With some minor exceptions, most of Santa Clara County's apparatus are painted white, with white retroflective striping and black retroflective numbers. The apparatus that are red or lime green are either from stations recently acquired by the department as it expanded to merge with several local community's departments, or owned by the state's Office of Emergency Services (OES) and loaned to the department indefinitely.

Los Gatos started the trend towards white apparatus in the late 1950s or early 1960s. The decision to switch from the traditional red to white was for two reasons. First, the red paint at the time required much higher maintenance. Second, red is much less visible at night. When Los Gatos merged with County Fire in 1970, new County Fire rigs were purchased in white using the same logic, as until then County also had had red apparatus. Since then, there have been numerous technical improvement in apparatus visibility and vehicle paint quality: paints no longer fade as quickly in the strong California sun, and retroflective striping and modern warning lighting provide much better nighttime visibility. At this point, however, County Fire apparatus are still white because it has become traditional for the department.

Although the majority are red (all red, white over red, black over red), fire apparatus come in more colors than you'd think. Below are photos of apparatus from other departments around the country and world, found on the internet, showing the range of colors that are used; thanks to the original posters.

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Note: On 30 January 2014, all Santa Clara County fire departments changed their unit identifiers (assignments) to unique numbers. No longer will there there potentially be multiple Engine 1's, etc., at mutual aid calls, nor will dispatchers have to indicate what department a particular apparatus belongs to. These new identifiers are listed below, along with the old ones for historic purposes.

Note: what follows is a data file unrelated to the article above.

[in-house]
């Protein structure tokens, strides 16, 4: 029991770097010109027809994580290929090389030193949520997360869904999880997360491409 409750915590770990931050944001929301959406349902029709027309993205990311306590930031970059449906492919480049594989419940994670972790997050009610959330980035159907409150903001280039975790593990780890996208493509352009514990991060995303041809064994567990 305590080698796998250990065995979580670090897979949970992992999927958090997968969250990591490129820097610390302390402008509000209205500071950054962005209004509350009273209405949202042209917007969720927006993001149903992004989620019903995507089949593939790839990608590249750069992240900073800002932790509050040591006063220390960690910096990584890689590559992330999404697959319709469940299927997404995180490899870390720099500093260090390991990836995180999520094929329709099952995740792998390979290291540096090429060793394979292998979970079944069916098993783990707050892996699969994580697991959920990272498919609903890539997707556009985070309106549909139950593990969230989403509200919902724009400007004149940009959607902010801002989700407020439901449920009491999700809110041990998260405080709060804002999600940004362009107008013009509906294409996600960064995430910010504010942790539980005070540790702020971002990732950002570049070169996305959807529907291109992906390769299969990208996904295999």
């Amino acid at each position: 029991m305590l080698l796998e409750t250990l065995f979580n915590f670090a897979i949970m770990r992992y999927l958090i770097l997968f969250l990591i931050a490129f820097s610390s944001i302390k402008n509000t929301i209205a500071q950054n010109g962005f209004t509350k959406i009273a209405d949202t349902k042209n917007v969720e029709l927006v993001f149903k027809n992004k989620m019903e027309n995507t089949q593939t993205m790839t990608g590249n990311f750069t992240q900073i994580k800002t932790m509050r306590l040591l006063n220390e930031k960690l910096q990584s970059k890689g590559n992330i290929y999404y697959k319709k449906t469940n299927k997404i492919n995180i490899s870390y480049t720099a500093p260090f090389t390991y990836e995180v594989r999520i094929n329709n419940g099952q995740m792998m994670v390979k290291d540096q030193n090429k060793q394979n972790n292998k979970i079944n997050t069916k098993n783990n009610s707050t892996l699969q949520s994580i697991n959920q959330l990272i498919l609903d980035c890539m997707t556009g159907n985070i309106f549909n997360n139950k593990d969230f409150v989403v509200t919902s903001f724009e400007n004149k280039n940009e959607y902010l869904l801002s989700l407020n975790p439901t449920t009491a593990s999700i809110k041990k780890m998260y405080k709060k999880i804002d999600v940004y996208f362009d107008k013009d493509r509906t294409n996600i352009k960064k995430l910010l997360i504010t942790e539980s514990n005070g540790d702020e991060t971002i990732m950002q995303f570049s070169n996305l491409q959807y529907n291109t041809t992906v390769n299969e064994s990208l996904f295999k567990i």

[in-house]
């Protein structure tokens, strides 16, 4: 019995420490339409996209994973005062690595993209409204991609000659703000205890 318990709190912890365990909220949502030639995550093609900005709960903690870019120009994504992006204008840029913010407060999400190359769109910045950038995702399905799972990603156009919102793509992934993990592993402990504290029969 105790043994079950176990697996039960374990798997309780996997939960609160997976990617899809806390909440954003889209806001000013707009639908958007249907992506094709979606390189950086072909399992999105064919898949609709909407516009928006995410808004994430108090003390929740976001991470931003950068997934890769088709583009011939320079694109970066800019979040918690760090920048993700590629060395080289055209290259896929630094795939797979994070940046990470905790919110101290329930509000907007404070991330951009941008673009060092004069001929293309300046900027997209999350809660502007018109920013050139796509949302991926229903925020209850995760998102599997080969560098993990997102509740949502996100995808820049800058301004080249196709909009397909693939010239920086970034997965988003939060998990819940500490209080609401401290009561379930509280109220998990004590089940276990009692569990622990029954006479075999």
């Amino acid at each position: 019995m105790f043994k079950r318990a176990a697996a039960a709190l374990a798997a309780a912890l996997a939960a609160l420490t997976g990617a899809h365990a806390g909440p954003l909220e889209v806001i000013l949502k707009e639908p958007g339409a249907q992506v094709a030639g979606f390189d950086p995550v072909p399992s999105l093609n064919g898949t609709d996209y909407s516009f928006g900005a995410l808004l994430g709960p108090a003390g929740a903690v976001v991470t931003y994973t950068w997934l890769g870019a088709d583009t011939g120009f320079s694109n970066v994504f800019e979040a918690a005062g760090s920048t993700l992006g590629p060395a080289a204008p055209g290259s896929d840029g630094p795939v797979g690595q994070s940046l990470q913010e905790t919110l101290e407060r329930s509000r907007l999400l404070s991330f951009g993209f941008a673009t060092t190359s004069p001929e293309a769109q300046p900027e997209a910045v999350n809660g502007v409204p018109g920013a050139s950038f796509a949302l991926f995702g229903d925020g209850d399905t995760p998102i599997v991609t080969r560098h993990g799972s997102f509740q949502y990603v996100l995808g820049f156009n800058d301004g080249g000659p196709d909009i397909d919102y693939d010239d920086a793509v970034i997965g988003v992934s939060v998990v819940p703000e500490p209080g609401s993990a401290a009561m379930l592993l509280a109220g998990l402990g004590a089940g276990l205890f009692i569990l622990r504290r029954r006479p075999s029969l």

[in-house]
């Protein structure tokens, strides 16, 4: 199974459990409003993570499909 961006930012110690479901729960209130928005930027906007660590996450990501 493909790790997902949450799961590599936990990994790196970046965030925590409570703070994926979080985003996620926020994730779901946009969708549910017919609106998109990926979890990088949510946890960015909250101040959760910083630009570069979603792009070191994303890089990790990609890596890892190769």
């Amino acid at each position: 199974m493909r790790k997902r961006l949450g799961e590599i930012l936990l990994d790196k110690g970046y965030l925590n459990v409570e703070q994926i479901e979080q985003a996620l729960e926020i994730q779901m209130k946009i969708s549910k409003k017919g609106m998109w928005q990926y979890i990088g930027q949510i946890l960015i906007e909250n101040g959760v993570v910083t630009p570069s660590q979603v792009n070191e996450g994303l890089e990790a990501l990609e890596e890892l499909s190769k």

Emergency Response Fleet

Station

Assignment

Former
Assignment

Year

Make

Pump: gpm (l/m)

Cupertino

Truck 71 Truck 1 2003 Ferrara 1500 (5680)
Engine 71 Engine 1 2007 KME 1250 (4730)
Engine 371 Engine 301 2009 Placer/International Type 3 4x4 500 (1890)
OES Engine 289 OES Engine 289 2001 HME/Westates 1250 (4730)
Engine 20 Engine 20 1949 Van Pelt/Kenworth 1250 (4730)

Seven Springs

Engine 72 Engine 2 2000 KME 1250 (4730)
Hazmat 72 Hazmat 2 2004 KME n/a
Breathing Support 72 Breathing Support 2 2005 KME n/a
Battalion 72 Battalion 2 2008 Ford F250 XLT Superduty 4x4 n/a
Utility 82 Utility 6 2008 Ford F550 Super Duty Flatbed Stakeside n/a
Hazmat 172 Reserve Hazmat 102 1988 Paoletti/Ford n/a

Los Gatos

Engine 83 Engine 3 2003 KME 1250 (4730)
Rescue 83 Rescue 3 2007 KME 1250 (4730)
Battalion 83 Battalion 3 2010 Ford F250 XLT Super Duty 4x4 n/a

Redwood

Engine 84 Engine 4 2001 HME/Westates 4x4 1250 (4730)
Engine 384 Engine 304 2009 Placer/International Type 3 4x4 500 (1890)

Winchester

Truck 85 Truck 5 2002 KME 1500 (5680)